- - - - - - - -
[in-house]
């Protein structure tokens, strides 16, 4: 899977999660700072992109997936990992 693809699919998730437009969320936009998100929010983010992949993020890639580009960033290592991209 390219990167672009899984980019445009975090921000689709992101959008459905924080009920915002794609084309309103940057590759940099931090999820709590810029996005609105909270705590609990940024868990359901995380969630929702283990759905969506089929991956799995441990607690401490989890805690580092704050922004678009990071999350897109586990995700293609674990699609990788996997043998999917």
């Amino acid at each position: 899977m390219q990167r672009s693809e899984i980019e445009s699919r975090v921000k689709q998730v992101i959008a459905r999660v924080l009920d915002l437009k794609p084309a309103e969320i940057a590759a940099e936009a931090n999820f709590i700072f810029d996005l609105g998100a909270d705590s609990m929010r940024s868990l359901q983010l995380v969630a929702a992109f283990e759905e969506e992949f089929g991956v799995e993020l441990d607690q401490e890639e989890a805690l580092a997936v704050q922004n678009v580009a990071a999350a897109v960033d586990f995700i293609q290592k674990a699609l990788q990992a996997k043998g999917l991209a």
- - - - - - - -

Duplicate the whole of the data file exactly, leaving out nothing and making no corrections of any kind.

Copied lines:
[in-house]
């Protein structure tokens, strides 16, 4: 899977999660700072992109997936990992 693809699919998730437009969320936009998100929010983010992949993020890639580009960033290592991209 390219990167672009899984980019445009975090921000689709992101959008459905924080009920915002794609084309309103940057590759940099931090999820709590810029996005609105909270705590609990940024868990359901995380969630929702283990759905969506089929991956799995441990607690401490989890805690580092704050922004678009990071999350897109586990995700293609674990699609990788996997043998999917």
């Amino acid at each position: 899977m390219q990167r672009s693809e899984i980019e445009s699919r975090v921000k689709q998730v992101i959008a459905r999660v924080l009920d915002l437009k794609p084309a309103e969320i940057a590759a940099e936009a931090n999820f709590i700072f810029d996005l609105g998100a909270d705590s609990m929010r940024s868990l359901q983010l995380v969630a929702a992109f283990e759905e969506e992949f089929g991956v799995e993020l441990d607690q401490e890639e989890a805690l580092a997936v704050q922004n678009v580009a990071a999350a897109v960033d586990f995700i293609q290592k674990a699609l990788q990992a996997k043998g999917l991209a």